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Forest Fire Detection Economics

Forest Fire Detection Economics

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Forest Fire Detection Economics

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  1. Forest Fire Detection Economics Robert S. McAlpine Ontario Ministry of Natural Resources Fire Detection Workshop Hinton, Alberta March 25, 2003 David L. Martell Faculty of Forestry University of Toronto

  2. Overview • Basic Concepts • Detection Methods • Detection Patrol Routing Problem • Detection/Initial Attack System Model • Conclusion

  3. Life Cycle of a Forest Fire

  4. Value of Detection System • Need to assess detection system from an overall system perspective • Detection system objective is to find fires such that they can be controlled at reasonable cost and impact • Value of the detection system is the net reduction in total cost plus loss

  5. Detection Considerations • Value of the resource protected • Visibility • Probability of a fire occurring • Expectations of fire behavior • Potential for fire spread • Coverage by unorganized detection

  6. Detection probability is the probability you find the fire when you look in a cell Detection Probability • Partition the protected area into many small cells

  7. Aircraft Detection Methods Lookout Towers

  8. Lookout Towers Strategic Decisions 1. How many towers? 2. What locations?

  9. Fire Lookout Tower Location Models • Partition protected area into a large number of small rectangular cells • Identify potentially good tower sites

  10. Tower Location Models 1. Minimize the number (or cost) of towers required to cover all cells - may require double coverage for triangulation 2. Maximize the number of cells seen by a specified number of towers - use potential damage estimates to weight cells

  11. Aircraft Strategic Decisions 1. How many aircraft? 2. What hours? 3. What type?

  12. Aircraft TacticalDecisions 1. When to dispatch 2. Where to fly

  13. Detection Patrol Routing Problem • Partition the protected area into a large number of small rectangular cells • Predict the expected number of fires or probability of fires in each cell • Use vegetation, fire weather and “values at risk” map to identify potentially critical cells that “must” be visited • Develop the “best” patrol route(s) to visit all the cells that must be visited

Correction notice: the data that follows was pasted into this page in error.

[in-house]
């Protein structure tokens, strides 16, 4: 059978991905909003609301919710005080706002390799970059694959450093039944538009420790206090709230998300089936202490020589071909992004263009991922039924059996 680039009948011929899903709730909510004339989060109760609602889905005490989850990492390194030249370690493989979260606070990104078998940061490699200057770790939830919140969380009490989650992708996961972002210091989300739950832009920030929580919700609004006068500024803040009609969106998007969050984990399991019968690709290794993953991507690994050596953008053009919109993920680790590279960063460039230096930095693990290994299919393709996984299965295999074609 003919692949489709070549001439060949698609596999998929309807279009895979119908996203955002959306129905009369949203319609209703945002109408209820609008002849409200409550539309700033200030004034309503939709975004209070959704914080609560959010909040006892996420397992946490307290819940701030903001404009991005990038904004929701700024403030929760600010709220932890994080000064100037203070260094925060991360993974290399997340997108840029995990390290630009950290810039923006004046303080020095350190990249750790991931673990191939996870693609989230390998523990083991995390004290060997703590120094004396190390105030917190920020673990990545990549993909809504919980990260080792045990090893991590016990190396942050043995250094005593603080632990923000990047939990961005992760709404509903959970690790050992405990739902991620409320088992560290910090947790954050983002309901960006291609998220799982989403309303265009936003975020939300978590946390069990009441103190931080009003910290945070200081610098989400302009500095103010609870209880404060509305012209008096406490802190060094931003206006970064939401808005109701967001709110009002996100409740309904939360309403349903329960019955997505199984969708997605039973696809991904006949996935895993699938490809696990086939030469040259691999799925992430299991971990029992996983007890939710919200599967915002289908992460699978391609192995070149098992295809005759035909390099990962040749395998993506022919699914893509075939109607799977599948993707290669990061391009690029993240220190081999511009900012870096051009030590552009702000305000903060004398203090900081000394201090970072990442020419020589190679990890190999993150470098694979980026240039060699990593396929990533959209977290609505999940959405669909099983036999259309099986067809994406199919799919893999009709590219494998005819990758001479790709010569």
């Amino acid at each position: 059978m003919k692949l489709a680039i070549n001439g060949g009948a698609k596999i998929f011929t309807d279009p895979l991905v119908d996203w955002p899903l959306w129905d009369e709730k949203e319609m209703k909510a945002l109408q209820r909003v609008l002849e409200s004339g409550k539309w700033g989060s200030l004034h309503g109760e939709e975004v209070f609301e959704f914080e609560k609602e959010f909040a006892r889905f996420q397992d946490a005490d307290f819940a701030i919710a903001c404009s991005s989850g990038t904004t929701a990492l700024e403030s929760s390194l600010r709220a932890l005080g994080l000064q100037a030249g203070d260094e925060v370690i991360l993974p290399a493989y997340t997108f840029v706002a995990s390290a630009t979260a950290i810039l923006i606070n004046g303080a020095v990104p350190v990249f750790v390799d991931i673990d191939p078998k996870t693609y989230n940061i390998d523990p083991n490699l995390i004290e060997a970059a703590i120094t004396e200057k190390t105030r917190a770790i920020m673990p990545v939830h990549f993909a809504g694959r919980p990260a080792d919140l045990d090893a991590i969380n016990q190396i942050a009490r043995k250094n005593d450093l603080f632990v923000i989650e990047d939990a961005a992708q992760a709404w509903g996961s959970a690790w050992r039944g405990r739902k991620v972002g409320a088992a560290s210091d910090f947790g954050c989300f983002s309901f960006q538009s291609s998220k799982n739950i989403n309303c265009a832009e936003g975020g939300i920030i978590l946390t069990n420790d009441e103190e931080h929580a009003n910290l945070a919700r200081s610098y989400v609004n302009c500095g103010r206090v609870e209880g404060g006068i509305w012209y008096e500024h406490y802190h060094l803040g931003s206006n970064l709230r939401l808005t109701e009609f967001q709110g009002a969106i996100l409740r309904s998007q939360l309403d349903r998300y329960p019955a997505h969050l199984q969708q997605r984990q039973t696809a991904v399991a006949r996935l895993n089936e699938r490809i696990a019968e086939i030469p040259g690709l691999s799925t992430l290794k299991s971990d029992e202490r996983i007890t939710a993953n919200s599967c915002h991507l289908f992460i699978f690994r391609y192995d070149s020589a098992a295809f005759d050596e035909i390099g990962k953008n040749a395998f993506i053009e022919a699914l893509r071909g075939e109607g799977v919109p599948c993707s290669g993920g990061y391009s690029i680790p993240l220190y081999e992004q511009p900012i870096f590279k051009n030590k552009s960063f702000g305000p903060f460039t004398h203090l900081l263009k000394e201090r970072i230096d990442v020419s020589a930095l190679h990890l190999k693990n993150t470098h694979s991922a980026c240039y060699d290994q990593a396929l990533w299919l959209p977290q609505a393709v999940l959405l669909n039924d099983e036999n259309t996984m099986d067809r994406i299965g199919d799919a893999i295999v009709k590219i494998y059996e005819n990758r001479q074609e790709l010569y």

14. Simple Detection Patrol Routing Problem 1. Should you dispatch a detection patrol? 2. If you dispatch detection patrol, at what time?

  15. Simplifying Assumptions 1) Fire Started at 08:00 hours 2) Forward Rate of Spread of the Fire = 36 m/h 3) Fire Damage = $200 per hectare burned up until the time of detection

  16. Fire Loss Assuming Fire is Circular

  17. DetectionProbability Function

  18. Detection Patrol Routing Problem Suppose you look at 10:00 Expected Cost = (1,000 + 320 )×0.2 (find at 10:00) + Loss + (1,000 + 11,720)×(1-0.2) (public at 20:00) = 10,440

  19. Detection Patrol Routing Problem

  20. Towers vs Aircraft Aircraft • flexible • inexpensive • intermittent surveillance Towers • fixed • expensive • constant surveillance Use in low value forest with small detection budget Use in high value forest if have a large detection budget

  21. Measures of Detection System Effectiveness Cost per unit area protected (minimize with NO effort) Cost per fire detected (let the public find them all) Hours flown per fire detected (minimize with NO effort) Percent of fires detected by airborne observers (compete with the public) Average size at detection (ignores travel time, spread rate, etc.) Find fires so you can put them out at reasonable cost and damage (detection cost, suppression cost, fire damage)

  22. Detection/Initial Attack System Model Model that predicts the final sizes of historical fires given: • Actual fire report record • Actual fuel and fire weather information • Suppression by a perfect hypothetical initial attack crew Model provides an objective relative measure of how well the detection system worked on a single fire or collection of fires Does not indicate how well the system should perform

  23. Fire Behaviour • Fire Shape: wind driven ellipse model • Fire Growth: FBP to predict area, perimeter • Fire declared held when the fire line constructed equals 50% of the fire perimeter

  24. Fire Suppression Rate of Line Construction: RLC = B0 + B1× FI by fuel type

  25. Simple Containment Model Hypothetical Final Size: Predicted final size of a fire given the fire conditions and a hypothetical perfect initial attack crew that is dispatched as soon as the fire is reported Perfect Final Size: Final size of a fire given detection as soon as the fire starts, and a hypothetical perfect initial attack crew that is dispatched as soon as the fire starts Detection Loss = HF - PF (ha per fire)

  26. Average Annual Results (1980 - 85) • Year to year comparisons (e.g., before and after detection program changes) are valid • Direct comparison between regions questionable (values at risk and fire loads differ)

  27. How Well Should the Detection System Perform? Depends Upon: • Values at risk • Number of fires per year • Fire behaviour • Public detection system • Detection budget

  28. Thank YouDiscussion